The tertiary education union faced a major uprising from its members regarding a secret plan to negotiate with university management regarding staff salary cuts during the Covid-19 crisis.
The Australian university sector has been thrown into financial turmoil since the coronavirus pandemic began, with border closures and forced campus closures crippling income and forced several universities to make drastic budget cuts.
Facing the possibility of job losses on a large scale among its members, on April 3 the national leadership of the National Tertiary Education Union held talks to plan their strategies for responding to the crisis.
National executives make a series of resolutions that must be kept internal or to “share confidential, limited”.
The list of resolutions, obtained by the Australian Guardian, shows that he ordered national officials to “start national-level negotiations in response to the Covid-19 crisis” with universities.
The union decides that “concessions can be made”, including “concessions on payments”, which can include payment holds, suspension of increases, or “in extreme circumstances, temporary general reductions in the level of the Agreement”.
Such concessions will only be made if they are needed to prevent job loss, the union decides, and will only be made as a “last resort”. Any cuts that are broken into need to be done in a way that protects low-paid workers and has “a greater effect on recipients of higher salaries”.
“Every salary concession must be accompanied by a relatively larger deduction in the VC / senior executive salary package,” the union decided.
But the decision has triggered a strong reaction from within the union membership.
More than 500 members, many of whom are senior academics from universities across Australia, have now signed a petition rejecting NTEU’s position and attacking its leadership for not consulting with them before passing a resolution.
“We reject the concession with our wages and conditions,” the petition said.
“There is no guarantee that sacrificing conditions that are difficult to win will save one job [and] many of us live in households with people who have lost their jobs or many hours, and cannot afford to sacrifice anymore. [If] Workers in some of the richest institutions in Australia decided to give up, it set a bad precedent for workers everywhere. “
A meeting of around 150 activist members on Thursday, held by the RMIT branch of the union, criticized the union for proposing that “our members sacrifice salaries and requirements to cover losses”, while asking the government to provide additional assistance by covering all lost student income.
Activists unanimously decided to campaign against the loss of salaries or conditions, and urged the union to hold state and federal meetings for members.
“We are committed to increasing actions to maintain our salaries, conditions and work – up to and including industrial action,” the member said.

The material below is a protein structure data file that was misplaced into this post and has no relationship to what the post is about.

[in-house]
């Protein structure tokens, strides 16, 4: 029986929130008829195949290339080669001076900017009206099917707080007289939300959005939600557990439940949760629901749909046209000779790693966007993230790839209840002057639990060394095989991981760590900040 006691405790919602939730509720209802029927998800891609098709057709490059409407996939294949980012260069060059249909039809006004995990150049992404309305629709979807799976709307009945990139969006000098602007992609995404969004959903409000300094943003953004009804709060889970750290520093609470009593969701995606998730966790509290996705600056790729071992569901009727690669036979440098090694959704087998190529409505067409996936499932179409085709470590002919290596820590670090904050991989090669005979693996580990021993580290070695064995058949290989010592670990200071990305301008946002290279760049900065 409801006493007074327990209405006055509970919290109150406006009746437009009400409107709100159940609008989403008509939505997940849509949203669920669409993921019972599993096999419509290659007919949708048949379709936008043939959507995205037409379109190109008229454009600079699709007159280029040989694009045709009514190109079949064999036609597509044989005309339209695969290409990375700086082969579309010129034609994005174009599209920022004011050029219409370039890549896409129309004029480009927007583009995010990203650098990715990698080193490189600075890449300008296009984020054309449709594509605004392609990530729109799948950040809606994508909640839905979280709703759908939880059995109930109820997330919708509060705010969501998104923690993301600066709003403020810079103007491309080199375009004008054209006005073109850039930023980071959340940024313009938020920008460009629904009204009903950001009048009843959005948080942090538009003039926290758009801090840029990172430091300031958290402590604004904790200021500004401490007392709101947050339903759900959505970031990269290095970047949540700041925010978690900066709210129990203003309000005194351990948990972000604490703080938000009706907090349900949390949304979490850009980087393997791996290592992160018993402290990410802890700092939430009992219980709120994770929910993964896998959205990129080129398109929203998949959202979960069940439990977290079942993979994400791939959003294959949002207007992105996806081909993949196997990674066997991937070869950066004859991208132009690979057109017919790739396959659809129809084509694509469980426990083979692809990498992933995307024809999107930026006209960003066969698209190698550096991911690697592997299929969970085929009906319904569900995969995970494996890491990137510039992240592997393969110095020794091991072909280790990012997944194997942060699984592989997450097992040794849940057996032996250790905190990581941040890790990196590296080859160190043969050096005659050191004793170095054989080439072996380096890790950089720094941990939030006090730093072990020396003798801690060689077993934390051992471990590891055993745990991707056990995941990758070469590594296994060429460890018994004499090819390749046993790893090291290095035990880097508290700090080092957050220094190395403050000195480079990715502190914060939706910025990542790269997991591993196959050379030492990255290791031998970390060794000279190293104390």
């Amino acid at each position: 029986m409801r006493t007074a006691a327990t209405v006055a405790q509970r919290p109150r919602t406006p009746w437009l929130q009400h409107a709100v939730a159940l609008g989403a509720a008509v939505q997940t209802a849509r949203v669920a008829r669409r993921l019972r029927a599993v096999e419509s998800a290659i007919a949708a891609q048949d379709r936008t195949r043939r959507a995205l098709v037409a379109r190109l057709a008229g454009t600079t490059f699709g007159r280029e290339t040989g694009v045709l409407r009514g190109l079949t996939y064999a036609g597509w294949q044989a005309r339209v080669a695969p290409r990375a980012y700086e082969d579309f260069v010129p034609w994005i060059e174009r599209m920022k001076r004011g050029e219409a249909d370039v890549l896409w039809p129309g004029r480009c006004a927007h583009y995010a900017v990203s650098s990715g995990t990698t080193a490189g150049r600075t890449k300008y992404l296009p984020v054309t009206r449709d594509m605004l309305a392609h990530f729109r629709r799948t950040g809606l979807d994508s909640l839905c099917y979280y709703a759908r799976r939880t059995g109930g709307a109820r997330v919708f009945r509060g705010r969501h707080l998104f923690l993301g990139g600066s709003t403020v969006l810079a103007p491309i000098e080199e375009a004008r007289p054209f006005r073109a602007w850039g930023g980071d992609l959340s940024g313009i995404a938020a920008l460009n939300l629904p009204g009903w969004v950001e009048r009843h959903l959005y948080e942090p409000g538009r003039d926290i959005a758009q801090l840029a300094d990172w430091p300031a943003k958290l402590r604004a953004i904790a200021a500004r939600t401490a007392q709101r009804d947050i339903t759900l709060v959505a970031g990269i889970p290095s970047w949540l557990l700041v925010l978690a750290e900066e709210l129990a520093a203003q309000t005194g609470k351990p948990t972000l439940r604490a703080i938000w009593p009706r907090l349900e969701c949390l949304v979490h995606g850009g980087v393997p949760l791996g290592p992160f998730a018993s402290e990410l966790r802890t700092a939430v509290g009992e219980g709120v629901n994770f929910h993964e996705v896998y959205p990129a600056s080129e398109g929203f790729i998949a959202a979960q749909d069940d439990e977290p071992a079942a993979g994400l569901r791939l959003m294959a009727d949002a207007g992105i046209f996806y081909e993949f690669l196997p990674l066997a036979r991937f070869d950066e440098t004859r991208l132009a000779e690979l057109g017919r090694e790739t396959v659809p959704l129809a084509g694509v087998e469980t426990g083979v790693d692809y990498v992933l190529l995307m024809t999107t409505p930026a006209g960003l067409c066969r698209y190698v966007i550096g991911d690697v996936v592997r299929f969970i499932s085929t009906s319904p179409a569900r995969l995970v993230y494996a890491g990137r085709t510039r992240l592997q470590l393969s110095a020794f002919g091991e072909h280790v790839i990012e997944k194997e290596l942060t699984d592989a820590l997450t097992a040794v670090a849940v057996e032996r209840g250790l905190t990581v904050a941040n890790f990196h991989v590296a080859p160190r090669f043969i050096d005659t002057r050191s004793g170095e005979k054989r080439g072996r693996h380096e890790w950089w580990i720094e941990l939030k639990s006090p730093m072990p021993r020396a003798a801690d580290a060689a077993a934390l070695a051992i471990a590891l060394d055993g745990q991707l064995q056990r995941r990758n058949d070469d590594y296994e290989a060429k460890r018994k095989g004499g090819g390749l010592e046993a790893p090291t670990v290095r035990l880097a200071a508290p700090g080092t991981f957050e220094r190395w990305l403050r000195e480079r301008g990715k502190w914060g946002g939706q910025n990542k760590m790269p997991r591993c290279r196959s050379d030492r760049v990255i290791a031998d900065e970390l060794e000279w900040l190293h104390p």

NTEU’s general secretary, Matthew McGowan, said unions had been forced to move quickly to try to protect jobs in the rapidly developing crisis.
“As you can see … workers actually quit their jobs almost overnight, and our fear is that this will happen at the university very quickly,” he said.
“So we are moving very fast to try and overcome that problem, and to try and do what we can to protect people’s work and their income.”
McGowan said he welcomed the debate about the position of the union and would ensure that members were consulted broadly. No agreement will be concluded without the support of members, he said.
The union unveiled its plans with members via email on April 8, he said, less than a week after the national executive resolution and initial talks with the University of Australia.
But angry members said the e-mail did not reveal a resolution to consider negotiating a payment cut.
After e-mails from union leaders describing parts of their positions last week, branch members from the University of Sydney issued a motion condemning the leadership and opposing “cost-saving measures”.
The motion demanded that NTEU “not make a large offer to the government or business” without holding a member vote.
Nick Riemer, an academic at Sydney University, called NTEU’s position “a very serious violation of solidarity”.
“It is not only NTEU’s leadership that suggests that payment losses are also OK; it also gave management the green light to throw casual staff under the bus, “he said.
Other branches have followed. The University of Melbourne issued a motion condemning NTEU’s leadership “for underestimating our industrial and political response by offering wages and concession terms to our employers”.
Members at Victoria University chose to express their deep concern about the position and demand “the cancellation of any agreements that have been negotiated”.
Fleur Taylor, a member of the Victoria University branch, said staff felt the union was entertaining concessions with salaries and conditions before campaigning appropriately to get federal government support.
On Thursday, RMIT staff said that they would “prepare a strong campaign to urge members to vote ‘no’ on concessions on terms and payments” and committed to “stepping up actions to maintain our salaries, conditions and employment – up to and including industrial action. “.
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